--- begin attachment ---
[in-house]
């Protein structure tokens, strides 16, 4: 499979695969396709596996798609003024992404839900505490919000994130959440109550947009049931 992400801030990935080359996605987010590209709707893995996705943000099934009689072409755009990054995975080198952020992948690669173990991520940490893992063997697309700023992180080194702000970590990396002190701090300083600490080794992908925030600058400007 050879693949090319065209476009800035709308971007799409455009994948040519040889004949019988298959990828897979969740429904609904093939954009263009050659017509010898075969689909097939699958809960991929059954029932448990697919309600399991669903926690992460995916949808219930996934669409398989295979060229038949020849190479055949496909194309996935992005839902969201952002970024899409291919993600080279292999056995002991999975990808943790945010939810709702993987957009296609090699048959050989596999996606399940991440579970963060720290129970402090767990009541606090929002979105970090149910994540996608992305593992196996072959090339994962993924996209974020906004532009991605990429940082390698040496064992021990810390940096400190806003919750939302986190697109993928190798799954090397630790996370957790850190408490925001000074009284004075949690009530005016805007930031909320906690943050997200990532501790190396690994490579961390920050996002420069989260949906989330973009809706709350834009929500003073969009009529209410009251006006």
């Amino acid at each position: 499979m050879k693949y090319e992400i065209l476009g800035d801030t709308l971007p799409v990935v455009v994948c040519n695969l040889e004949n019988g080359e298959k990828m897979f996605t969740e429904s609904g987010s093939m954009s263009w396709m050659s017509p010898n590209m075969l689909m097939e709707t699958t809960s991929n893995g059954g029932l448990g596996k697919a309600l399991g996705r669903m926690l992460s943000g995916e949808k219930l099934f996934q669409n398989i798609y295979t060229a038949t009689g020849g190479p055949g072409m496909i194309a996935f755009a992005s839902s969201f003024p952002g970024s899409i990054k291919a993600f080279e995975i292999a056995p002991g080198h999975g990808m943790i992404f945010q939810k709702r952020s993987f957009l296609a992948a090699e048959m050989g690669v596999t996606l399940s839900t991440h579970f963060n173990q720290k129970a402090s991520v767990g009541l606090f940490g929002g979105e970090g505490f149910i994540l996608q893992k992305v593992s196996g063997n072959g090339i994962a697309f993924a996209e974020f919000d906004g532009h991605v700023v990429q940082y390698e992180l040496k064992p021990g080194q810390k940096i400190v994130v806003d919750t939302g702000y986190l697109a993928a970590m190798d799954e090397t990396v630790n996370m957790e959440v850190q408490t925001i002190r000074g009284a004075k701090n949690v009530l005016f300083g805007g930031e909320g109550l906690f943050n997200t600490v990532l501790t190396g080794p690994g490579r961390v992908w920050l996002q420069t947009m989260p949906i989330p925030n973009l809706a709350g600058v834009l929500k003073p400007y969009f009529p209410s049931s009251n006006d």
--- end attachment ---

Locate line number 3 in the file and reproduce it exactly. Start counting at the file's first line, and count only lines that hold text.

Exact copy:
């Amino acid at each position: 499979m050879k693949y090319e992400i065209l476009g800035d801030t709308l971007p799409v990935v455009v994948c040519n695969l040889e004949n019988g080359e298959k990828m897979f996605t969740e429904s609904g987010s093939m954009s263009w396709m050659s017509p010898n590209m075969l689909m097939e709707t699958t809960s991929n893995g059954g029932l448990g596996k697919a309600l399991g996705r669903m926690l992460s943000g995916e949808k219930l099934f996934q669409n398989i798609y295979t060229a038949t009689g020849g190479p055949g072409m496909i194309a996935f755009a992005s839902s969201f003024p952002g970024s899409i990054k291919a993600f080279e995975i292999a056995p002991g080198h999975g990808m943790i992404f945010q939810k709702r952020s993987f957009l296609a992948a090699e048959m050989g690669v596999t996606l399940s839900t991440h579970f963060n173990q720290k129970a402090s991520v767990g009541l606090f940490g929002g979105e970090g505490f149910i994540l996608q893992k992305v593992s196996g063997n072959g090339i994962a697309f993924a996209e974020f919000d906004g532009h991605v700023v990429q940082y390698e992180l040496k064992p021990g080194q810390k940096i400190v994130v806003d919750t939302g702000y986190l697109a993928a970590m190798d799954e090397t990396v630790n996370m957790e959440v850190q408490t925001i002190r000074g009284a004075k701090n949690v009530l005016f300083g805007g930031e909320g109550l906690f943050n997200t600490v990532l501790t190396g080794p690994g490579r961390v992908w920050l996002q420069t947009m989260p949906i989330p925030n973009l809706a709350g600058v834009l929500k003073p400007y969009f009529p209410s049931s009251n006006d």